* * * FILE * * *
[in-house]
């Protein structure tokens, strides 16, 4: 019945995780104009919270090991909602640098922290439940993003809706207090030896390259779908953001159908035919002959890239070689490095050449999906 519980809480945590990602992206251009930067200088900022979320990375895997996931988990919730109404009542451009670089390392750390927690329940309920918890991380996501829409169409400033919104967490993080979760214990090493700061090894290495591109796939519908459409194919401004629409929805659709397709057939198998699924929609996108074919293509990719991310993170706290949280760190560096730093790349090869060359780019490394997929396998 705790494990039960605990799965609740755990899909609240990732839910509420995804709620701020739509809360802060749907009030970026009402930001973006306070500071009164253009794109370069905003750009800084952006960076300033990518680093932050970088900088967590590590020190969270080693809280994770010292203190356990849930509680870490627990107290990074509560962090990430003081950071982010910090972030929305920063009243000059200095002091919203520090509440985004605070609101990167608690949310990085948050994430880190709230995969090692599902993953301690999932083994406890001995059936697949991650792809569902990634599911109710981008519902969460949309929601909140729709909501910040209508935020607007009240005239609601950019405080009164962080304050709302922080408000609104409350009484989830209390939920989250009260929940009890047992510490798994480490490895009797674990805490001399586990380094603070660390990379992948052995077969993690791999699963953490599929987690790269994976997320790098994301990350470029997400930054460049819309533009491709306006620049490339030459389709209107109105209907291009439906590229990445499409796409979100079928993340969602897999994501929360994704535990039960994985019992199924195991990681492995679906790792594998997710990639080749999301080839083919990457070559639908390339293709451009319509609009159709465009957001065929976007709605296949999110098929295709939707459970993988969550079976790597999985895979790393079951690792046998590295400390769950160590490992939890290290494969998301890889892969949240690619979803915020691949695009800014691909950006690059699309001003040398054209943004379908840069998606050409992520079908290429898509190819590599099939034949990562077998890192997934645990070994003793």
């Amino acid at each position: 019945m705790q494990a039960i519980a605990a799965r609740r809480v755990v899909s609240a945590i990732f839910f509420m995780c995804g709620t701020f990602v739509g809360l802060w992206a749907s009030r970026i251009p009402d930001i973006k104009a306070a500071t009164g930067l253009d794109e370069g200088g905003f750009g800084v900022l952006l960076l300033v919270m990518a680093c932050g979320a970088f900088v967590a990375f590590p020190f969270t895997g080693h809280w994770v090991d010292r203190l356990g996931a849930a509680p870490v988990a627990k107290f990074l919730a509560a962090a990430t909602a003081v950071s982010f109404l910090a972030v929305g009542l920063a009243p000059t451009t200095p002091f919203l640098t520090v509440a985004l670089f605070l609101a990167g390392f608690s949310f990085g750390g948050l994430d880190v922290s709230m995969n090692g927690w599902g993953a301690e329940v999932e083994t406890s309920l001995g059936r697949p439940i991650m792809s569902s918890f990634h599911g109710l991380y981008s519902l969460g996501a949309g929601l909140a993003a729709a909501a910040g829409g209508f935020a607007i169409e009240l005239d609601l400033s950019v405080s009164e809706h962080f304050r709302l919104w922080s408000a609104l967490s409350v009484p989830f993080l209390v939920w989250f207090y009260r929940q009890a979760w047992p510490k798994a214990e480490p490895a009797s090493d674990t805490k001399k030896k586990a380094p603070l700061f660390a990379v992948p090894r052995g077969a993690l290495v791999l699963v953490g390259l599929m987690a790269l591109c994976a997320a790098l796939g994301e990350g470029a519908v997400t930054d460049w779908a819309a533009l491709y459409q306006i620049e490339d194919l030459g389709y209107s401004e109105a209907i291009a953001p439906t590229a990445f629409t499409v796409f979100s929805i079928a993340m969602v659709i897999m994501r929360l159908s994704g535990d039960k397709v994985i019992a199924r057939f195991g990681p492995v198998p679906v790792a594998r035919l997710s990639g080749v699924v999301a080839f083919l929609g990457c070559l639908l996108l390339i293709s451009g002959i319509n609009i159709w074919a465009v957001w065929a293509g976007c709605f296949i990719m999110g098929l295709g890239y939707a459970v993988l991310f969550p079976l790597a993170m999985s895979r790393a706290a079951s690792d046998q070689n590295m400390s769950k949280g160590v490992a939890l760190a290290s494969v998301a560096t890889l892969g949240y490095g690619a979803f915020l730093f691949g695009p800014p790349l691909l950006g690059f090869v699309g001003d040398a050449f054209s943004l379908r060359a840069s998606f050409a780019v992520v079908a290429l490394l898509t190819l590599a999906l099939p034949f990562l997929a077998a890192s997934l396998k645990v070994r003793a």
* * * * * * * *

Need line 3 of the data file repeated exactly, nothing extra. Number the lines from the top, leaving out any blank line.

């Amino acid at each position: 019945m705790q494990a039960i519980a605990a799965r609740r809480v755990v899909s609240a945590i990732f839910f509420m995780c995804g709620t701020f990602v739509g809360l802060w992206a749907s009030r970026i251009p009402d930001i973006k104009a306070a500071t009164g930067l253009d794109e370069g200088g905003f750009g800084v900022l952006l960076l300033v919270m990518a680093c932050g979320a970088f900088v967590a990375f590590p020190f969270t895997g080693h809280w994770v090991d010292r203190l356990g996931a849930a509680p870490v988990a627990k107290f990074l919730a509560a962090a990430t909602a003081v950071s982010f109404l910090a972030v929305g009542l920063a009243p000059t451009t200095p002091f919203l640098t520090v509440a985004l670089f605070l609101a990167g390392f608690s949310f990085g750390g948050l994430d880190v922290s709230m995969n090692g927690w599902g993953a301690e329940v999932e083994t406890s309920l001995g059936r697949p439940i991650m792809s569902s918890f990634h599911g109710l991380y981008s519902l969460g996501a949309g929601l909140a993003a729709a909501a910040g829409g209508f935020a607007i169409e009240l005239d609601l400033s950019v405080s009164e809706h962080f304050r709302l919104w922080s408000a609104l967490s409350v009484p989830f993080l209390v939920w989250f207090y009260r929940q009890a979760w047992p510490k798994a214990e480490p490895a009797s090493d674990t805490k001399k030896k586990a380094p603070l700061f660390a990379v992948p090894r052995g077969a993690l290495v791999l699963v953490g390259l599929m987690a790269l591109c994976a997320a790098l796939g994301e990350g470029a519908v997400t930054d460049w779908a819309a533009l491709y459409q306006i620049e490339d194919l030459g389709y209107s401004e109105a209907i291009a953001p439906t590229a990445f629409t499409v796409f979100s929805i079928a993340m969602v659709i897999m994501r929360l159908s994704g535990d039960k397709v994985i019992a199924r057939f195991g990681p492995v198998p679906v790792a594998r035919l997710s990639g080749v699924v999301a080839f083919l929609g990457c070559l639908l996108l390339i293709s451009g002959i319509n609009i159709w074919a465009v957001w065929a293509g976007c709605f296949i990719m999110g098929l295709g890239y939707a459970v993988l991310f969550p079976l790597a993170m999985s895979r790393a706290a079951s690792d046998q070689n590295m400390s769950k949280g160590v490992a939890l760190a290290s494969v998301a560096t890889l892969g949240y490095g690619a979803f915020l730093f691949g695009p800014p790349l691909l950006g690059f090869v699309g001003d040398a050449f054209s943004l379908r060359a840069s998606f050409a780019v992520v079908a290429l490394l898509t190819l590599a999906l099939p034949f990562l997929a077998a890192s997934l396998k645990v070994r003793a």